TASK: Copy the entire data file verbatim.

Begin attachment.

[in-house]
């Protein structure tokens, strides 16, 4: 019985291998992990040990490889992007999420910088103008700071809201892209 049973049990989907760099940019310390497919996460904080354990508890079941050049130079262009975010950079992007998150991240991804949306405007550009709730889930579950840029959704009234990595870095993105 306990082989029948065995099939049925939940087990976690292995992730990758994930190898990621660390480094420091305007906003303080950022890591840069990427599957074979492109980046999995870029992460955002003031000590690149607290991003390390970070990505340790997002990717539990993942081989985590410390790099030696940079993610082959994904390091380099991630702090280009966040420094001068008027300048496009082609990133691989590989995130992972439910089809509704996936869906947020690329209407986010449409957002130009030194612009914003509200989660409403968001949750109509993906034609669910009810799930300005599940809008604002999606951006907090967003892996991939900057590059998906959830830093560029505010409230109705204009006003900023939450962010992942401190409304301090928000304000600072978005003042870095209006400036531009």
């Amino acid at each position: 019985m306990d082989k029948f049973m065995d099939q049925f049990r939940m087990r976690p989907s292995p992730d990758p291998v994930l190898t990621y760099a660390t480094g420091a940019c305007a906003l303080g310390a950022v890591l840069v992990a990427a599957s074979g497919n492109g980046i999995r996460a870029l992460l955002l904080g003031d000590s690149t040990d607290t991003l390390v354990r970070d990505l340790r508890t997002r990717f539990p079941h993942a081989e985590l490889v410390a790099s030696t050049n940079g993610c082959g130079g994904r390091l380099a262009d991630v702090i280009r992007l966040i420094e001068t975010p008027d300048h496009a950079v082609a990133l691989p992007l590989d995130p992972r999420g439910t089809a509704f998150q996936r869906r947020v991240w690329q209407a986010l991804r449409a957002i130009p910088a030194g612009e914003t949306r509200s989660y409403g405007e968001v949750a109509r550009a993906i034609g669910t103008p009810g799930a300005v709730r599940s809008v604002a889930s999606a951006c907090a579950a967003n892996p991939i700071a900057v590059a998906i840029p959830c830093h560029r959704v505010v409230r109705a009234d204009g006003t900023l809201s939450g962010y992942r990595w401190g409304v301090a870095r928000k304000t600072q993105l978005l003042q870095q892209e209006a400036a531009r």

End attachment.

[in-house]
């Protein structure tokens, strides 16, 4: 019985291998992990040990490889992007999420910088103008700071809201892209 049973049990989907760099940019310390497919996460904080354990508890079941050049130079262009975010950079992007998150991240991804949306405007550009709730889930579950840029959704009234990595870095993105 306990082989029948065995099939049925939940087990976690292995992730990758994930190898990621660390480094420091305007906003303080950022890591840069990427599957074979492109980046999995870029992460955002003031000590690149607290991003390390970070990505340790997002990717539990993942081989985590410390790099030696940079993610082959994904390091380099991630702090280009966040420094001068008027300048496009082609990133691989590989995130992972439910089809509704996936869906947020690329209407986010449409957002130009030194612009914003509200989660409403968001949750109509993906034609669910009810799930300005599940809008604002999606951006907090967003892996991939900057590059998906959830830093560029505010409230109705204009006003900023939450962010992942401190409304301090928000304000600072978005003042870095209006400036531009």
């Amino acid at each position: 019985m306990d082989k029948f049973m065995d099939q049925f049990r939940m087990r976690p989907s292995p992730d990758p291998v994930l190898t990621y760099a660390t480094g420091a940019c305007a906003l303080g310390a950022v890591l840069v992990a990427a599957s074979g497919n492109g980046i999995r996460a870029l992460l955002l904080g003031d000590s690149t040990d607290t991003l390390v354990r970070d990505l340790r508890t997002r990717f539990p079941h993942a081989e985590l490889v410390a790099s030696t050049n940079g993610c082959g130079g994904r390091l380099a262009d991630v702090i280009r992007l966040i420094e001068t975010p008027d300048h496009a950079v082609a990133l691989p992007l590989d995130p992972r999420g439910t089809a509704f998150q996936r869906r947020v991240w690329q209407a986010l991804r449409a957002i130009p910088a030194g612009e914003t949306r509200s989660y409403g405007e968001v949750a109509r550009a993906i034609g669910t103008p009810g799930a300005v709730r599940s809008v604002a889930s999606a951006c907090a579950a967003n892996p991939i700071a900057v590059a998906i840029p959830c830093h560029r959704v505010v409230r109705a009234d204009g006003t900023l809201s939450g962010y992942r990595w401190g409304v301090a870095r928000k304000t600072q993105l978005l003042q870095q892209e209006a400036a531009r």